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Love coffee but want to keep your caffeine intake down for the sake of your health? There are some great quality decaf coffee varieties that contain much of the flavour of regular coffee without the caffeine content. Some methods of making decaf coffee are more natural than others, and it's good to know which decaffeination process different producers use and the effect that has on the cup of coffee you drink, so you can make an informed decision about the decaffeinated coffee you buy. So whether you're concerned about how much caffeine your daily brew contains for the sake of your health, or just want to switch out a cup of two of your regular brew, here's what you need to know.
Why would I want to drink decaf coffees?
Caffeine is a stimulant and while it's fine as part of a balanced, healthy diet, research shows that drinking too many cups of coffee in a day can lead to raised blood pressure and headaches. If you're pregnant, you'll need to limit how much you consume for the health of your baby, and if you struggle with insomnia, you might want to cut down on regular coffee to help you get a good night's sleep.
How do you decaffeinate it?
There are a few methods producers use to turn regular coffee into decaf coffee. All these methods start with the green bean, before they've been roasted. In a solvent-based method, coffee beans are soaked in near boiling water, removing the caffeine and oils from the beans. They're then washed with chemicals - most commonly methylene chloride and ethyl acetate. While using solvents might sound worrying, both have been proven to be safe, plus any remaining solvent will be burnt off in the roasting process. The molecules in the solvent bond with the molecules of caffeine and the mixture is then heated so the solvent and the caffeine evaporates. Then the beans are added back into the liquid to absorb the oils and flavours.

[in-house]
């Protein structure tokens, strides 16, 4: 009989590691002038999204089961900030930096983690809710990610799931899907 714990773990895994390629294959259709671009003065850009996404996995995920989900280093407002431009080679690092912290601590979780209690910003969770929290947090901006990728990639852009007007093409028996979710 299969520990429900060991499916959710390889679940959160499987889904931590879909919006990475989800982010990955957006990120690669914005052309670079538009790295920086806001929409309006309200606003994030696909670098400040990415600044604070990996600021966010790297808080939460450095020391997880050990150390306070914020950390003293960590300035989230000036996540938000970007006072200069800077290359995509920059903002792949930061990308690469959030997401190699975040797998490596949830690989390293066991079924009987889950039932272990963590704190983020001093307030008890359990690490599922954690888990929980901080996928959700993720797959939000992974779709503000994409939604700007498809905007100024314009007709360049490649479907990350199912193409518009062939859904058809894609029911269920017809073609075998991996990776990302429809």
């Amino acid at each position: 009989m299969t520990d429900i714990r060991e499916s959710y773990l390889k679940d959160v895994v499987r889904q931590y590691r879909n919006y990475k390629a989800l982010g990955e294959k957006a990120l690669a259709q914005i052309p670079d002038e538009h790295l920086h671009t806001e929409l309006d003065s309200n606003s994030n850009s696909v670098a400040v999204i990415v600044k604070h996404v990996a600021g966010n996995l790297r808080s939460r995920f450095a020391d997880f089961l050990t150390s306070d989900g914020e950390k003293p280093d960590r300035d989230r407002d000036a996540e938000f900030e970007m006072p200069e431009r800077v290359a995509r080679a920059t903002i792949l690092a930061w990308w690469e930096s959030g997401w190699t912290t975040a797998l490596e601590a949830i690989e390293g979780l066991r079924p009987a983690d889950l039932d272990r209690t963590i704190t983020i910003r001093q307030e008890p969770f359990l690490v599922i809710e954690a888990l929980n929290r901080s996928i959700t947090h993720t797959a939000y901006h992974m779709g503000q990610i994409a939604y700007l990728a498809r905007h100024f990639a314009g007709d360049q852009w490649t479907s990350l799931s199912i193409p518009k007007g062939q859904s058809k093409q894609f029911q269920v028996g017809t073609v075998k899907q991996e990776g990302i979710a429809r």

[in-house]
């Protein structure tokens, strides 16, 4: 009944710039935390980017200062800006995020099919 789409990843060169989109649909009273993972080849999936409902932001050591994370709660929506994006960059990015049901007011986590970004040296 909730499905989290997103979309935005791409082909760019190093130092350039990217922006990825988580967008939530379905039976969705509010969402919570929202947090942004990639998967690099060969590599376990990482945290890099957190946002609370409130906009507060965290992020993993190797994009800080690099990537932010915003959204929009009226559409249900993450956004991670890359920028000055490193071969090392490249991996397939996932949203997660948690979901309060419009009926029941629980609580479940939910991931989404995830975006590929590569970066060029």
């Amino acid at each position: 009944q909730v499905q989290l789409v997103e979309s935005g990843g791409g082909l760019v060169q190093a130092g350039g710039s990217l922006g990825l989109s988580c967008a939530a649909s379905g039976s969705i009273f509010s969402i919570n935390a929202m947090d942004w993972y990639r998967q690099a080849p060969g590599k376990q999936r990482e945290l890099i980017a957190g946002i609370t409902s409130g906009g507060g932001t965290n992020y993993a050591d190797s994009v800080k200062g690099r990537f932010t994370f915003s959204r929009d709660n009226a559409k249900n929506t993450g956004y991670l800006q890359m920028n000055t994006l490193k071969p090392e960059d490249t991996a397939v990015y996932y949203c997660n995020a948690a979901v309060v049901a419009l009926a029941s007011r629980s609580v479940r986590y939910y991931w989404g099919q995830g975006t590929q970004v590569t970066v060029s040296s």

A more natural decaffeination process is the Swiss water process. This is where the green bean is soaked in very hot water to dissolve the caffeine. The water is then drawn off and passed through a filter which collects the caffeine molecules, allowing oil and flavour molecules to pass through. The decaffeinated beans, which also have no flavour, end up in one tank, and green coffee extract, which is full of natural taste, is held in another tank.
The flavourless coffee beans are discarded, and the water is used to remove the caffeine from a new batch. Because the water is already full of natural flavours, the flavour in the new batch can't dissolve, so the coffee ends up caffeine free while the flavour stays in. This method doesn't rely on any chemicals to make the coffee decaf, so is often used where organic coffee is being decaffeinated.
Is all the caffeine removed?
While the majority is removed, decaf coffee contains up to three per cent caffeine. So while your cup of decaf is significantly less caffeinated than your regular brew, which gives it definite health benefits, it can still have some of the effects.